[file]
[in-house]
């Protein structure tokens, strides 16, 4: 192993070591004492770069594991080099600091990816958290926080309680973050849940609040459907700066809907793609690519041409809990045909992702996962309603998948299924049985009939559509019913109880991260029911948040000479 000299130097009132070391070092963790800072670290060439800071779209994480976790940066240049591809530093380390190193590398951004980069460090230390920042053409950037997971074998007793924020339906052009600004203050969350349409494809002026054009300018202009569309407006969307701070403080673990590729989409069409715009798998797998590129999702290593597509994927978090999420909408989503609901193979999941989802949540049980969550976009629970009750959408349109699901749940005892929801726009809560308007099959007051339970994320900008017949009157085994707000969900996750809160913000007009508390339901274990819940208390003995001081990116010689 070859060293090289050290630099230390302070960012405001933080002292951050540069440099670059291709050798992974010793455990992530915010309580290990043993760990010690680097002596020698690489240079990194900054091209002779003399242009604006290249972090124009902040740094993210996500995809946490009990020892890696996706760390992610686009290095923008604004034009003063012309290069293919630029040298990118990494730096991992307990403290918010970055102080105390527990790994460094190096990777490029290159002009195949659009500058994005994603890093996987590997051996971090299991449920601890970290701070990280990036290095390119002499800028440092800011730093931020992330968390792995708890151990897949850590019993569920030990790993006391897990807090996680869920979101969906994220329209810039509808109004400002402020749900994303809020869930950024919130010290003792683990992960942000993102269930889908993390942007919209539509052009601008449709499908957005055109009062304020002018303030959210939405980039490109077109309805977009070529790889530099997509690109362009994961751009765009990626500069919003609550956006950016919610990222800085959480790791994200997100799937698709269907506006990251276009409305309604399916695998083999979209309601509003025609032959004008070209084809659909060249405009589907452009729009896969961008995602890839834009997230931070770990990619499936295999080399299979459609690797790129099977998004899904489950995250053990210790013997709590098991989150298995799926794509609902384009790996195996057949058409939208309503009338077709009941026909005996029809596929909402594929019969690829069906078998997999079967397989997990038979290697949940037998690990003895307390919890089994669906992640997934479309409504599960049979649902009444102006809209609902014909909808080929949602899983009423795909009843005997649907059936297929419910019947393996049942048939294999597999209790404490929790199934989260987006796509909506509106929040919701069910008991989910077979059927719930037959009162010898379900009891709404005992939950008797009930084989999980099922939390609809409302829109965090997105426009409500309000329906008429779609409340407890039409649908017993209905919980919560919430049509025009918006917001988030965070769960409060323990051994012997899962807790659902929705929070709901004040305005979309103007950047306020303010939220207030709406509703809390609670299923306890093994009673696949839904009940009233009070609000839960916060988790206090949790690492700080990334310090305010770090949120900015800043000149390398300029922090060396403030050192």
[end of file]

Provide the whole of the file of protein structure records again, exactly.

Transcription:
[in-house]
């Protein structure tokens, strides 16, 4: 192993070591004492770069594991080099600091990816958290926080309680973050849940609040459907700066809907793609690519041409809990045909992702996962309603998948299924049985009939559509019913109880991260029911948040000479 000299130097009132070391070092963790800072670290060439800071779209994480976790940066240049591809530093380390190193590398951004980069460090230390920042053409950037997971074998007793924020339906052009600004203050969350349409494809002026054009300018202009569309407006969307701070403080673990590729989409069409715009798998797998590129999702290593597509994927978090999420909408989503609901193979999941989802949540049980969550976009629970009750959408349109699901749940005892929801726009809560308007099959007051339970994320900008017949009157085994707000969900996750809160913000007009508390339901274990819940208390003995001081990116010689 070859060293090289050290630099230390302070960012405001933080002292951050540069440099670059291709050798992974010793455990992530915010309580290990043993760990010690680097002596020698690489240079990194900054091209002779003399242009604006290249972090124009902040740094993210996500995809946490009990020892890696996706760390992610686009290095923008604004034009003063012309290069293919630029040298990118990494730096991992307990403290918010970055102080105390527990790994460094190096990777490029290159002009195949659009500058994005994603890093996987590997051996971090299991449920601890970290701070990280990036290095390119002499800028440092800011730093931020992330968390792995708890151990897949850590019993569920030990790993006391897990807090996680869920979101969906994220329209810039509808109004400002402020749900994303809020869930950024919130010290003792683990992960942000993102269930889908993390942007919209539509052009601008449709499908957005055109009062304020002018303030959210939405980039490109077109309805977009070529790889530099997509690109362009994961751009765009990626500069919003609550956006950016919610990222800085959480790791994200997100799937698709269907506006990251276009409305309604399916695998083999979209309601509003025609032959004008070209084809659909060249405009589907452009729009896969961008995602890839834009997230931070770990990619499936295999080399299979459609690797790129099977998004899904489950995250053990210790013997709590098991989150298995799926794509609902384009790996195996057949058409939208309503009338077709009941026909005996029809596929909402594929019969690829069906078998997999079967397989997990038979290697949940037998690990003895307390919890089994669906992640997934479309409504599960049979649902009444102006809209609902014909909808080929949602899983009423795909009843005997649907059936297929419910019947393996049942048939294999597999209790404490929790199934989260987006796509909506509106929040919701069910008991989910077979059927719930037959009162010898379900009891709404005992939950008797009930084989999980099922939390609809409302829109965090997105426009409500309000329906008429779609409340407890039409649908017993209905919980919560919430049509025009918006917001988030965070769960409060323990051994012997899962807790659902929705929070709901004040305005979309103007950047306020303010939220207030709406509703809390609670299923306890093994009673696949839904009940009233009070609000839960916060988790206090949790690492700080990334310090305010770090949120900015800043000149390398300029922090060396403030050192």